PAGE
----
Local Radio Host Walks His Talk

1StrawberriesCoverWooden-&-Me-cover-mock-upFor a Personalized Autographed copy of STRAWBERRIES IN WINTERTIME” or “WOODEN & ME” mail a check for $25 to:

Woody Woodburn

400 Roosevelt Court

Ventura, CA 93003

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Local Radio Host Walks, Walks, Walks

His Talk for Relay For Life

In the movie “Caddy Shack,” Carl Spackler, the groundskeeper played by Bill Murray, is caddying for Bishop Fred Pickering when the wind and rain turns torrential.

“What do you think, fella?” the Bishop asks.

“I’d keep playing,” replies Spackler. “I don’t think the heavy stuff’s gonna come down for quite awhile.”

This, in a nutshell, describes Tom Spence’s experience at the American Cancer Society’s Relay For Life of Ventura at Buena High School last weekend.

Tom Spence is a superhero for local charities.

Tom Spence is a superhero for local charities.

As the winds forced most participants to seek shelter, and eventually pack up and leave early, Spence’s reaction was: I don’t think the heavy stuff’s here yet so I’ll just keep on walking.

Spence, a Ventura County radio personality for more than three decades and currently host of The KVTA Morning Show, has participated in numerous Relays For Life. This year he stepped up his game.

“I decided I’d walk the entire time,” says Spence, who made his goal public: Walk 53 miles – two marathons – during the 24 hours from the Relay’s opening ceremony at 10 a.m. Saturday to its closing celebration Sunday morning.

After arriving more than an hour late straight from work, Spence walked a solid 12 miles in the first four hours before taking a 30-minute break.

The next four hours, however, saw his pace slow down as the winds picked up.

“I thought I was sunk at Mile 22,” Spence confides. “The cold wind was breaking me down. It was awful. I felt like I had the flu. I knew I had no chance for 53 miles.”

His hopes gone with the wind, Spence sought refuge in a friend’s RV.

“I was a new person after the half-hour break,” Spence recalls. “I was rejuvenated.”

It was more than the rest that did him good – it was good company rallying to his side. Friends, neighbors and even about 40 of his loyal listeners braved the elements to keep him company.

“I was stunned by the response, by such kindness,” Spence says. “They really lifted my spirits.”

Misery loves company. As the winds grew even stronger, so did Spence.

“Suddenly, I had a spring in my step,” he says.

A middle-of-the-night cup of Cuban coffee from a friend gave Spence’s stride another needed jolt.

As dawn arrived, so did the rain. What started out as a village of 60 tents for the various Relay teams was now a ghost town. Drenched but undaunted, Spence did the math and smiled into the teeth of the storm: “I realized I might do it after all.”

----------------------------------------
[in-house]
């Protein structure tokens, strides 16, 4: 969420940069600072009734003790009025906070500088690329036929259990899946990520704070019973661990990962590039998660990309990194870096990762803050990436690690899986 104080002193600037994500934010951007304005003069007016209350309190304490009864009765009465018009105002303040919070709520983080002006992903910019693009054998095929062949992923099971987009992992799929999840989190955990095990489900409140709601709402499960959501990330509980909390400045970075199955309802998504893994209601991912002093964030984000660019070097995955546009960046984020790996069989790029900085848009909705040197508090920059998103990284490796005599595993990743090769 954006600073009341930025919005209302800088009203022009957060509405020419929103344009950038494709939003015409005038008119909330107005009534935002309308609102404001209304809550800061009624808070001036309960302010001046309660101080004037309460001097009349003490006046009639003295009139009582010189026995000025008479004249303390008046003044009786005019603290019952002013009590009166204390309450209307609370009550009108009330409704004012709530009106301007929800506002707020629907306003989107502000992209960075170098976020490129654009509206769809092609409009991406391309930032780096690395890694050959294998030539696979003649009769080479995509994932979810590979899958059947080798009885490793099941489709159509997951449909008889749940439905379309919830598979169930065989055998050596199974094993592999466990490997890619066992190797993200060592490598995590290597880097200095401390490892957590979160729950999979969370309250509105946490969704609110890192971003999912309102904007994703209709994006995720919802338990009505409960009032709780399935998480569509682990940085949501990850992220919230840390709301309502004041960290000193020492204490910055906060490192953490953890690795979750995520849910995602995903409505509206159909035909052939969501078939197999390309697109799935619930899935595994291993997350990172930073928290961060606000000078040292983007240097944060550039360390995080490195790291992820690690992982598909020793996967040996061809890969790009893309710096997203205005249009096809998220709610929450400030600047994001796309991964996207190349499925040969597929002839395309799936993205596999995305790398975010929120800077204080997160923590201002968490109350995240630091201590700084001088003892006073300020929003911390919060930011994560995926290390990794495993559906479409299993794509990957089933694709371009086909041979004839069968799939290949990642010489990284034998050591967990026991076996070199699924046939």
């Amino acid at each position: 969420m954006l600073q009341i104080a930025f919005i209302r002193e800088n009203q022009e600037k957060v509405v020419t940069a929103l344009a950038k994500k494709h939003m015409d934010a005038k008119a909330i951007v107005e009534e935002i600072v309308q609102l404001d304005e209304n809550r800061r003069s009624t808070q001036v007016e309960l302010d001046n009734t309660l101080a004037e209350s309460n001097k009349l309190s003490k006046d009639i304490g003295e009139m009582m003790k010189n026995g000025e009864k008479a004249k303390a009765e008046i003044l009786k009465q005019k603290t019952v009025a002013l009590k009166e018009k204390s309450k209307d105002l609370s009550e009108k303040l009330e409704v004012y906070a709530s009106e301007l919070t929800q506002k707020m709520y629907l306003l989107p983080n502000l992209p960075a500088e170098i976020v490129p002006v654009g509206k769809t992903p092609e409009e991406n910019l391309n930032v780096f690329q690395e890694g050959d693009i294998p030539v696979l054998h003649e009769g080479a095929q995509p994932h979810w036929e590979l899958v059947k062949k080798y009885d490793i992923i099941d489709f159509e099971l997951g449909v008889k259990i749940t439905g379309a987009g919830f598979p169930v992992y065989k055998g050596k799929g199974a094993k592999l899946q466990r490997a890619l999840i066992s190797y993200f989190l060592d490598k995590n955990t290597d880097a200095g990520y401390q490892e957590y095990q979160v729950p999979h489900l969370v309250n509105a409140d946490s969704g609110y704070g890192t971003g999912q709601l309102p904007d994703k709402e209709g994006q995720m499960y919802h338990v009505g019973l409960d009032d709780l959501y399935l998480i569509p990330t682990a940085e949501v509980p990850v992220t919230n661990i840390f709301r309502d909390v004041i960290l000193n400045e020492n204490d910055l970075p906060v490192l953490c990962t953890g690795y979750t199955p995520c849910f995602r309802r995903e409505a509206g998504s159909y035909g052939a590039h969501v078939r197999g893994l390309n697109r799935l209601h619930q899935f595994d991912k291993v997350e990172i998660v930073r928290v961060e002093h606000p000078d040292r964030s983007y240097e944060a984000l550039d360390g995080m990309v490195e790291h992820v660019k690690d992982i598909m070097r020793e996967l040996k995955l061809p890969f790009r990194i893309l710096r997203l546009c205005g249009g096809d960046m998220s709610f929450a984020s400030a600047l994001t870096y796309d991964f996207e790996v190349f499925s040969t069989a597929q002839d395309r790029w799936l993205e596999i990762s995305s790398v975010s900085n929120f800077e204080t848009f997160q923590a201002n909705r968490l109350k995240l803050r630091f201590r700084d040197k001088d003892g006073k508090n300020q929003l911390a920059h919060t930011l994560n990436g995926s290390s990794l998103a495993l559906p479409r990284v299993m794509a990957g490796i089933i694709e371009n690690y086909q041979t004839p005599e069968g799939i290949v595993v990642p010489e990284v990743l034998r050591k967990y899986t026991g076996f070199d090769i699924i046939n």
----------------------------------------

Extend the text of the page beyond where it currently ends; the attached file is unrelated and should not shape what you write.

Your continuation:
Do it he did, finishing GPS-certified Mile 53 with 15 minutes to spare.

By walking his talk, Spence raised more than $2,000 for the American Cancer Society; honored his wife, Colleen, who is a cancer survivor; and also beat down his body into agony.

“Monday morning at work,” Spence, 58, says, “I parked my car and – this is the truth – I crawled into the station on my hands and knees. I was bloody sore. I’ve done a lot of stuff – mud runs, two marathons – and nothing compares to this. I was in pain from toes to hips.”

Mark Twain said, “Golf is a good walk spoiled.” One might expect Spence felt this year’s Relay For Life was a long walk spoiled, but you would be wrong.

“I think this was my most memorable Relay For Life because it had to be endured,” Spence says.

It was also memorable for a different reason, a better reason, about 100 reasons.

“The real highlight was the people,” Spence says, warmly. “I can’t name everybody’s name who helped me and walked with me. People who you count on are wonderful – but also people you didn’t imagine, which is really awesome.”

The outpouring was well deserved because Tom Spence is a community treasure who has never met a charity event he would not assist.

“My motivation for helping is to make up for what I didn’t do up to when I was 21,” he explains. “I was a little slow before I started getting involved.”

Now he is unstoppable.

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Woody Woodburn writes a weekly column for The Ventura County Star and can be contacted at WoodyWriter@gmail.com.